Hill RN, Crisp TM, Hurley PM, Rosenthal SL, Singh DV. Risk assessment of thyroid follicular cell tumors. Environ Health Perspect. 1998 Aug;106(8):447-57.
Hornung MW, Kosian P, Haselman J, Korte J, Challis K, Macherla C, Nevalainen E, Degitz S (2015) In vitro, ex vivo and in vivo determination of thyroid hormone modulating activity of benzothiazoles. Toxicol Sci 146:254-264.
Hulbert AJ. Thyroid hormones and their effects: a new perspective. Biol Rev Camb Philos Soc. 2000 Nov;75(4):519-631. Review.
Kapelari K, Kirchlechner C, Högler W, Schweitzer K, Virgolini I, Moncayo R. 2008. Pediatric reference intervals for thyroid hormone levels from birth to adulthood: a retrospective study. BMC Endocr Disord. 8: 15.
Lau C, Thibodeaux JR, Hanson RG, Rogers JM, Grey BE, Stanton ME, Butenhoff JL, Stevenson LA. Exposure to perfluorooctane sulfonate during pregnancy in rat and mouse. II: postnatal evaluation. Toxicol Sci. 2003 Aug;74(2):382-92.
Leloup, J., and M. Buscaglia. La triiodothyronine: hormone de la métamorphose des amphibiens. CR Acad Sci 284 (1977): 2261-2263.
Liu J, Liu Y, Barter RA, Klaassen CD.: Alteration of thyroid homeostasis by UDP-glucuronosyltransferase inducers in rats: a dose-response study. J Pharmacol Exp Ther 273, 977-85, 1994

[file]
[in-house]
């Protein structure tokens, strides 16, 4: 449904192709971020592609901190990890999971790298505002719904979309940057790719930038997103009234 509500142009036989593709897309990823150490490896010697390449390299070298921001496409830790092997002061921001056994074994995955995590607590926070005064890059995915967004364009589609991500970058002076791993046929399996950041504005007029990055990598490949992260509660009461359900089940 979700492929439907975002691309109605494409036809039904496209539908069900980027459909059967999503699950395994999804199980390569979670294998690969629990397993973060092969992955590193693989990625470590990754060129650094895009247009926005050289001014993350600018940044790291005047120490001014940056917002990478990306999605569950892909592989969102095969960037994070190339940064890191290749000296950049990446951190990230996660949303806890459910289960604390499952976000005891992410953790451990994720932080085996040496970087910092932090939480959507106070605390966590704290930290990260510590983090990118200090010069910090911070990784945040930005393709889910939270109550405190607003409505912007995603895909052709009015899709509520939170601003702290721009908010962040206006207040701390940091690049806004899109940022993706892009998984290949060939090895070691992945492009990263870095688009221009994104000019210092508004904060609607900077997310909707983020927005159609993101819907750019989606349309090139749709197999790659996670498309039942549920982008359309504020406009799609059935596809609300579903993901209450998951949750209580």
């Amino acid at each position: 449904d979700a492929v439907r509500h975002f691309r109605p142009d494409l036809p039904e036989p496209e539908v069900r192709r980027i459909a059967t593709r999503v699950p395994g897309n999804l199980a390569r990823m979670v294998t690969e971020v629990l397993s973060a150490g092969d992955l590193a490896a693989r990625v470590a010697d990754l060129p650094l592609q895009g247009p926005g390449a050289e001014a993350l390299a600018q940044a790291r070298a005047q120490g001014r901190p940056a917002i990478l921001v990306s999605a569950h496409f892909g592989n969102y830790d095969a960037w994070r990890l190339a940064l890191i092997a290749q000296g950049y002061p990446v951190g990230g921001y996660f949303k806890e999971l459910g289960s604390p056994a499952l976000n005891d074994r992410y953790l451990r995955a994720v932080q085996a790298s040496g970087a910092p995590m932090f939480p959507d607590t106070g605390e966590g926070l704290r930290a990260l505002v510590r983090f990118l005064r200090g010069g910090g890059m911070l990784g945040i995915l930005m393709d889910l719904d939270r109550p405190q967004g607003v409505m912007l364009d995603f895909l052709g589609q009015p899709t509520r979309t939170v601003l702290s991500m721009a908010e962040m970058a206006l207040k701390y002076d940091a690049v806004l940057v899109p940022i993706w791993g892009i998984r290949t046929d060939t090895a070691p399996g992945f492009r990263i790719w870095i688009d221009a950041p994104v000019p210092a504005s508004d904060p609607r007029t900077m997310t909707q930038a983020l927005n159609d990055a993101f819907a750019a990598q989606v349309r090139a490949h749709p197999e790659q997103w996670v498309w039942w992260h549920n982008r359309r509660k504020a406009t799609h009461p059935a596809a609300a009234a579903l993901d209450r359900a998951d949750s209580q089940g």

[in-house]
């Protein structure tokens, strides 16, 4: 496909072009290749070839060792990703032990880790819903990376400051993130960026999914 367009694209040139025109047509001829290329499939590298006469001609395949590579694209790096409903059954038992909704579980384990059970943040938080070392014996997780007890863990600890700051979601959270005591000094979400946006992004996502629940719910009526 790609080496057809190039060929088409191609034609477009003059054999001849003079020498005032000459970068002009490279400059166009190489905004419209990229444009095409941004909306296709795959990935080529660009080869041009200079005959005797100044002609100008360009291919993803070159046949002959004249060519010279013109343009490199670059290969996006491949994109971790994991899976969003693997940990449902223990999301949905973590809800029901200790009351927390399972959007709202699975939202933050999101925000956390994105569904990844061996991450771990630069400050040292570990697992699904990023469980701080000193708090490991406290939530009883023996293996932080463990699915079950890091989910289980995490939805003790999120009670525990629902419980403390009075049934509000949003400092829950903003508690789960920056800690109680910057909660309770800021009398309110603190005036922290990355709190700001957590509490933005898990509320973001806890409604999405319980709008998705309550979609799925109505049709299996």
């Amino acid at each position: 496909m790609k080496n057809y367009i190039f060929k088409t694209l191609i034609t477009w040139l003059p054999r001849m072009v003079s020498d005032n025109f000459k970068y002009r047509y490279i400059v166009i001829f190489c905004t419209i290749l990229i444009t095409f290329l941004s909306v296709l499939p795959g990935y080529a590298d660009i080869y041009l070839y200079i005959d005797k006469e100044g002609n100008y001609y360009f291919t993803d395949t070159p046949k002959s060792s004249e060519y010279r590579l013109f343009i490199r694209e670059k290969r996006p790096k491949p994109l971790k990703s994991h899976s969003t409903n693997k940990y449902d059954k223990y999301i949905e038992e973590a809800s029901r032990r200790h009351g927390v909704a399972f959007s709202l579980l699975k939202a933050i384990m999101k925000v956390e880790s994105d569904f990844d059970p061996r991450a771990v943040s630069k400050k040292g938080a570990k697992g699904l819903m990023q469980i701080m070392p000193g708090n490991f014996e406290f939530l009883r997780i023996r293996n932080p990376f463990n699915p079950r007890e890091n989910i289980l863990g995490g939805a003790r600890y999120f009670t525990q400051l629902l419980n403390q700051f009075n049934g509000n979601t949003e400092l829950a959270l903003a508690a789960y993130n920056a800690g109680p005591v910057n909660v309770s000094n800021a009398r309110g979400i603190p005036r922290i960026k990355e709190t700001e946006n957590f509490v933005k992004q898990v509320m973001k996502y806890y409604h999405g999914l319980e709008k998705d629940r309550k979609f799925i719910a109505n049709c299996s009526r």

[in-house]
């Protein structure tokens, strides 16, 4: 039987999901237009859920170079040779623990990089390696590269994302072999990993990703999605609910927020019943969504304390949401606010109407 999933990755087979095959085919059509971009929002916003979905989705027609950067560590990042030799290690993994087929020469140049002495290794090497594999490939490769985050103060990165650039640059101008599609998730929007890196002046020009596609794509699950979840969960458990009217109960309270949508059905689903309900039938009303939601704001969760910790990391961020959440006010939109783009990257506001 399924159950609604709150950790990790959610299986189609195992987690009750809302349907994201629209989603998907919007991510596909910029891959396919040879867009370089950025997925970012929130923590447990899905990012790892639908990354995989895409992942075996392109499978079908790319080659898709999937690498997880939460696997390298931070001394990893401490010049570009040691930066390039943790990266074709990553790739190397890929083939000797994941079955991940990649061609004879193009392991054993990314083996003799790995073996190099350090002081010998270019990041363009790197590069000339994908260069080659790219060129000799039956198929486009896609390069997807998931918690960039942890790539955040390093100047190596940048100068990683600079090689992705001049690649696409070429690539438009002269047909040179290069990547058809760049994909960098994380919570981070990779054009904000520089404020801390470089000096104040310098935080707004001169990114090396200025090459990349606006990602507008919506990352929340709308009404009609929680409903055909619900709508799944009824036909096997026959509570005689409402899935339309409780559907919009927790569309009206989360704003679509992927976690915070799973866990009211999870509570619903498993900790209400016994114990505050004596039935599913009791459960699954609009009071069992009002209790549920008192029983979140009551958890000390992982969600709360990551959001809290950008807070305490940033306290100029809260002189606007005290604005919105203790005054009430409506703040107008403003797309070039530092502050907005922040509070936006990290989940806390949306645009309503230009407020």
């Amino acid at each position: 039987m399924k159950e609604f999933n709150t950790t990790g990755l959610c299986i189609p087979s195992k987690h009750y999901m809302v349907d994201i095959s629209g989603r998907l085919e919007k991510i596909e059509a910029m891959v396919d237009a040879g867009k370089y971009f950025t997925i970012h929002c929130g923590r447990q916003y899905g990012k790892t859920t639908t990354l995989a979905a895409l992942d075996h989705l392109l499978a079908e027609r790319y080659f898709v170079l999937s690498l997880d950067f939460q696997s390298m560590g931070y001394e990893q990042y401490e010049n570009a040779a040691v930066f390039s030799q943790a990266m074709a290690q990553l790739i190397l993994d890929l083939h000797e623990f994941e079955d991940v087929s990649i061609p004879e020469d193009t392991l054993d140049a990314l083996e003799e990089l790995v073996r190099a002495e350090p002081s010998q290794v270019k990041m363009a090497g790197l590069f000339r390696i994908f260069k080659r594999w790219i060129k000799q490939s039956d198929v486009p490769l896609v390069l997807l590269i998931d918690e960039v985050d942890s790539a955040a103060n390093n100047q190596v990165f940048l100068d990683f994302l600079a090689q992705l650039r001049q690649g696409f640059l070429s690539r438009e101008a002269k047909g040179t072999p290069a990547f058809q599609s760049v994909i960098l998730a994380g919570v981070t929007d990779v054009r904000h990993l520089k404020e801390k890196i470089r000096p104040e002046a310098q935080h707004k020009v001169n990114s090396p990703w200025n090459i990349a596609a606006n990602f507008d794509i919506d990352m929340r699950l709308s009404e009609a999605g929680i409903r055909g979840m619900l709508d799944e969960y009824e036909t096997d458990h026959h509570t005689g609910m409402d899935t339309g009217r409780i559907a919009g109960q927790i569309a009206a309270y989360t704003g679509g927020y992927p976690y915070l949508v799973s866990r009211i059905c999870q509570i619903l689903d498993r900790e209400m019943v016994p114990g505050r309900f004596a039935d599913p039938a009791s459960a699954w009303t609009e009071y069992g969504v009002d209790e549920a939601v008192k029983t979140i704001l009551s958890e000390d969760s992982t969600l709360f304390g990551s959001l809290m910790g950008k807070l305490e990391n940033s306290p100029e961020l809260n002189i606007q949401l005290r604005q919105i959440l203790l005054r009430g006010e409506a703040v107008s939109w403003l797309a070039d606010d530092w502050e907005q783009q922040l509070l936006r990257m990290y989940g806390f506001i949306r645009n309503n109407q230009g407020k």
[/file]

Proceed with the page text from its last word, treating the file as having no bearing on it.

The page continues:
Manzon RG, Youson JH. (1997). The effects of exogenous thyroxine (T4) or triiodothyronine (T3), in the presence and absence of potassium perchlorate, on the incidence of metamorphosis and on serum T4 and T3 concentrations in larval sea lampreys (Petromyzon marinus L.). Gen Comp Endocrinol. 106:211-220.
McClain RM. Mechanistic considerations for the relevance of animal data on thyroid neoplasia to human risk assessment. Mutat Res. 1995 Dec;333(1-2):131-42
Miller MD, Crofton KM, Rice DC, Zoeller RT. Thyroid-disrupting chemicals: interpreting upstream biomarkers of adverse outcomes. Environ Health Perspect. 2009 117(7):1033-41
Morse DC, Wehler EK, Wesseling W, Koeman JH, Brouwer A. Alterations in rat brain thyroid hormone status following pre- and postnatal exposure to polychlorinated biphenyls (Aroclor 1254). Toxicol Appl Pharmacol. 1996 Feb;136(2):269-79.
NTP National Toxicology Program.: NTP toxicology and carcinogenesis studies of 3,3'-dimethylbenzidine dihydrochloride (CAS no. 612-82-8) in F344/N rats (drinking water studies). Natl Toxicol Program Tech Rep Ser 390, 1-238, 1991.